This course will work on your song identification skills both in the field and through the use of recordings.You will be amazed at the tremendous abundance and diversity that you can "see" with your ears but miss with your eyes. In the early mornings when song is abundant, we will visit diverse habitats near the San Francisco State University's Sierra Nevada Field Campus and familiarize ourselves with the birds of those different localities. Some of the habitat visited will include pine-oak forest, boreal forest, riparian woodland, marsh and savannah, sage scrub (See SNFC bird checklist). We will take mid-day breaks and then use recorded songs to discuss and hone our ability to identify birdsong. The instructor has been involved in avian research using point counts for the past for the past 20 years.
Students should arrive in time on Sunday, June 10, 2012 to set up camp and attend an introductory class at 7:30 PM to introduce your ears to the next day's most likely songs. Every day plan to be out in the field by 6:00 with a packed-cold breakfast - nothing hot but the coffee/tea. We will return noonish for a hot lunch around 12:30 PM then lab work with recordings from 4-6 PM. Class will end on Friday, June 15 about noon-ish.
Binoculars, field guides, notebook. A CD player or IPOD with head set will allow you to study recordings of local songs. The list of local songs can be download the 99 Songs now (which are in a MP3 format and compressed). Either make your own CD or put them on your Ipod and get a head start. The songs on the CD lack the bird names. So you will need to also download CD Answer Key to know which song belongs to which track.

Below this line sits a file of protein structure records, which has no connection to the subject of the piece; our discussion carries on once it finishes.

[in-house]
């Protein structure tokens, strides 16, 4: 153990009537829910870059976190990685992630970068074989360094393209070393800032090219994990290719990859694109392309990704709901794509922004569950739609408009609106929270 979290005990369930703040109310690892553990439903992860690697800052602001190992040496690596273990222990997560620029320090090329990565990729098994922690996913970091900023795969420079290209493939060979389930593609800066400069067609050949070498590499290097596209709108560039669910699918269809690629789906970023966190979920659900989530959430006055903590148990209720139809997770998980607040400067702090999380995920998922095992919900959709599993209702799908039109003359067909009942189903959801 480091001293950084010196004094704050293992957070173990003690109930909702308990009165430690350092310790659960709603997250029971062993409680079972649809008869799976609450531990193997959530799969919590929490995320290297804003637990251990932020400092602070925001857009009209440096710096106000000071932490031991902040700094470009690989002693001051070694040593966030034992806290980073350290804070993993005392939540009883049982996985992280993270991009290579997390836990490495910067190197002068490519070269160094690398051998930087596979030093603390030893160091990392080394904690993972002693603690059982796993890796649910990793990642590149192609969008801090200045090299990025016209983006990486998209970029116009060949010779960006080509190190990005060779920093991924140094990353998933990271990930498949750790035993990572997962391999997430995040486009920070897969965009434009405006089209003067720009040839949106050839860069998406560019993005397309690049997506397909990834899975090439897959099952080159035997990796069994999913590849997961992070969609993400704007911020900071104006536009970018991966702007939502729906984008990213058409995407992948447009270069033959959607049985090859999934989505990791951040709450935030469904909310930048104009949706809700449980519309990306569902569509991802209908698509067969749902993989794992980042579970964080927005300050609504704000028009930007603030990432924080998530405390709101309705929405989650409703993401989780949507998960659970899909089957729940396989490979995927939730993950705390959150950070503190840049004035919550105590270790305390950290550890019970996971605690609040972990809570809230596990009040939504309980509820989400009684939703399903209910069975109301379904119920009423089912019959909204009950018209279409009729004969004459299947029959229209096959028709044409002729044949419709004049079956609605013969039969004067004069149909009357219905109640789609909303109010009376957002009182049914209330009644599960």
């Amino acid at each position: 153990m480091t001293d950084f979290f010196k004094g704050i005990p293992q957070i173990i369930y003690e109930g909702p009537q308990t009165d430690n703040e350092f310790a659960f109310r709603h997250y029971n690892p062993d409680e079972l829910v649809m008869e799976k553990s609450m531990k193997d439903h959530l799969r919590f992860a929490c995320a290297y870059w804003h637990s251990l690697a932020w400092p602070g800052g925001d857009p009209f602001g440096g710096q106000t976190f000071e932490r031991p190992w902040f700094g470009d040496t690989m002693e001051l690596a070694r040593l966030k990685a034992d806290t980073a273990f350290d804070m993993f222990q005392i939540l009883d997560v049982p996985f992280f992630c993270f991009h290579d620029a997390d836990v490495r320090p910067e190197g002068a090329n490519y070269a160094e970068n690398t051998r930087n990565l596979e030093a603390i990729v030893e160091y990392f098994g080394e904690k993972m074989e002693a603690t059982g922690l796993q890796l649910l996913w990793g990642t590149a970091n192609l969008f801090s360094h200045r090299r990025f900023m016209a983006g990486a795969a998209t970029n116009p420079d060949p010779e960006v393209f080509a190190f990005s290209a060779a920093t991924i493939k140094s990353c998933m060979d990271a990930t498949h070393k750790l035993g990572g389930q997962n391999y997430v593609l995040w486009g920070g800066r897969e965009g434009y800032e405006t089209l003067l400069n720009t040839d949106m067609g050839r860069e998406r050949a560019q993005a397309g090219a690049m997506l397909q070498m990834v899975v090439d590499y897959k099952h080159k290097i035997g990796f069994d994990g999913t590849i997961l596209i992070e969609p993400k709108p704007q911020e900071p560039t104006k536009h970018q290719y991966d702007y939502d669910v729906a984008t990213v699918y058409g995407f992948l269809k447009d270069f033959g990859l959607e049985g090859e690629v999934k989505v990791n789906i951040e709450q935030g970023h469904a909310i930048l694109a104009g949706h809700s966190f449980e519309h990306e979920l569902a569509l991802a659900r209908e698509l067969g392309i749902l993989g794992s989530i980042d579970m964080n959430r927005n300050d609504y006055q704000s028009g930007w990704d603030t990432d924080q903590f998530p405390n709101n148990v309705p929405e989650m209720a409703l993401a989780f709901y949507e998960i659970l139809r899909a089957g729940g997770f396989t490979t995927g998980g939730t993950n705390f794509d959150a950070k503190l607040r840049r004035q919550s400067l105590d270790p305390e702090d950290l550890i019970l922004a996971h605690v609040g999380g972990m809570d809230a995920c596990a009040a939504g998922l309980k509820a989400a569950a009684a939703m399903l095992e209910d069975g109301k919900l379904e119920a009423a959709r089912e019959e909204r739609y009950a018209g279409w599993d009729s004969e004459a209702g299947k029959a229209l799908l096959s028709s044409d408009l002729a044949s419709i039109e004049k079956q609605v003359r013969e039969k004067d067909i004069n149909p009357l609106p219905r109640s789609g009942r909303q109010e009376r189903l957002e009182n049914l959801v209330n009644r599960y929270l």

Although days are generally warm, or even hot at lower elevations, be prepared for temperatures as low as freezing at night. Variable weather clothing that may be layered is best. Long pants and a long-sleeved shirt, warm sweater and jacket, t-shirt and shorts or skirt, tennis shoes or hiking boots, sun hat, rain gear, and a warm hat or gloves for cold weather or night activities. Old sneakers, rubber boots, or hip-waders may come in handy for marsh prowlingbut not needed
Miscellaneous: Day pack, sunscreen, insect repellant, alarm clock, water bottles,thermos.
I highly recommend that each student download a free copy of Cornell's software Raven Lite to a laptop and learn how to use it. Raven turns any recorded song into a sonogram with which you can analyze the song and visually help yourself hear the song. You can generate your own sonograms for all songs in the course CD or any other useful CD's. We will use these sonograms extensively to help us hear the various patterns of songs.